Cry, the Beloved Country

Somewhere in high school both Kris and I read Alan Paton’s famous Cry, the Beloved Country, but it was so long ago that I had to read it again in preparation for our time in South Africa. Yes, it was a novel; yes, it was fantastic.
Who’s read this novel? What did you think? What did it lead you to do, to think, to feel, and to read next?
I hope you can read this novel too. South Africa, so I was told the other day by a professor friend in South Africa, is not now what it was when Cry, the Beloved Country was written. In some ways, the book both anticipates and deconstructs apartheid.
For three weeks now the images, sounds, smells, and words of this novel have wandered around in my head and heart — popping out like spring flowers for attention at the oddest of times. Alan Paton’s capacity to use words to paint images and create a space for his story is something that has continued to deepen my love for this novel. I feel like I know Stephen Kumalo and like I’ll be looking for him next week at some coffee shop outside Johannesburg.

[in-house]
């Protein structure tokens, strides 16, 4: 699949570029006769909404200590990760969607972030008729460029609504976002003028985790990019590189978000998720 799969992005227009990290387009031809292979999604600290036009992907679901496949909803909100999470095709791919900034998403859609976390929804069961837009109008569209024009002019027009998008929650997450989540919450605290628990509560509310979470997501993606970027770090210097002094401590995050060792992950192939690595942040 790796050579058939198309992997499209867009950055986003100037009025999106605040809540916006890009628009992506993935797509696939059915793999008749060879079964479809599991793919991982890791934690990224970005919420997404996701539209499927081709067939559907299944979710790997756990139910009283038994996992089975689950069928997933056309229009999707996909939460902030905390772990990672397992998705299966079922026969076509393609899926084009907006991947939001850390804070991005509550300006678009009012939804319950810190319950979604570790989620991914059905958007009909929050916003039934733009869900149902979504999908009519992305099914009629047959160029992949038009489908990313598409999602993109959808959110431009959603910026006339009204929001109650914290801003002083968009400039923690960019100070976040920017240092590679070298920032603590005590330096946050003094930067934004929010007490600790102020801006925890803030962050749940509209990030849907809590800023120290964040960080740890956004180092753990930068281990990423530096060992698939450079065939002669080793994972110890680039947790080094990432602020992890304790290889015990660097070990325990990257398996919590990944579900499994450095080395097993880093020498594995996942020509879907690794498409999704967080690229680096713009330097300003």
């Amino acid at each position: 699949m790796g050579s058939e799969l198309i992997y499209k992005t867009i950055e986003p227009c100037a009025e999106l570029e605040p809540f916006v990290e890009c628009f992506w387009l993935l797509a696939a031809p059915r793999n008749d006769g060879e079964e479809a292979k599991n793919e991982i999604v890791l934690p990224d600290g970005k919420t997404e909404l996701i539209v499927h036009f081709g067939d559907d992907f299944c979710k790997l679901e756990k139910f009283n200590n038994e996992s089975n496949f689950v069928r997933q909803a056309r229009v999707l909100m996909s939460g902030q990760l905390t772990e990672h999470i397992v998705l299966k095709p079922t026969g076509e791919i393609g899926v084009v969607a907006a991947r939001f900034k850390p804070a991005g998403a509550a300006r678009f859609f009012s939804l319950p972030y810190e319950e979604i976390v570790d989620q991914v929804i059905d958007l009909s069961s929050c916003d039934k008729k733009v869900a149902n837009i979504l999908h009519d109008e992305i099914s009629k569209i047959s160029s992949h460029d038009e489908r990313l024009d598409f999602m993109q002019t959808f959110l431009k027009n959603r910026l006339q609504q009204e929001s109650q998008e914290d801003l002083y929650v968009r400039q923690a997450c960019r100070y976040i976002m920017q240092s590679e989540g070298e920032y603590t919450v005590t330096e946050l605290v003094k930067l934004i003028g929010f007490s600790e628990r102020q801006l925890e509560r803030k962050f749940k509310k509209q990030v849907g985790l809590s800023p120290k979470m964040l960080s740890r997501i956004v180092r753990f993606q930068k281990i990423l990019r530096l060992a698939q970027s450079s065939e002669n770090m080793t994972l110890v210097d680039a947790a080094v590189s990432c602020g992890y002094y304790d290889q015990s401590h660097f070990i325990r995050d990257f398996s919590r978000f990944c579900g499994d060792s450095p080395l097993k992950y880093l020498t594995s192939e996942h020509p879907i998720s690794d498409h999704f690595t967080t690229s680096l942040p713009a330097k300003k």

No reason to spoil the plot for you, so let me mention a few themes that stood out for me:
1. The story tells a story of a depressing reality in one line: “All roads lead to Johannesburg.” That’s not the same as Rome; that’s the story that the Africans who go there lose their way and their history and their place and their land and their identity. Stephen Kumalo’s search for his sister and his son in Johannesburg — and he finds them both — leads to both discovery and disaster.
2. The story is a yearning: “Cry, the beloved country” is a theme of a yearning for a return to better ways and a discovery of better days.
3. The story is a story of hope: When Stephen Kumalo returns to his village a note of hope and possibility and a future for the land and for the people begin to emerge. The rains will come … it goes on.
4. The story is a story of a land, of earth, of grass, of hills, of sun … it brings in the land so often critics have said the land is actually a character in this novel. I suppose so.
5. The story warns of a racist reality that has not been undone; it pushes and probes into the heart of humans and asks, “Why?”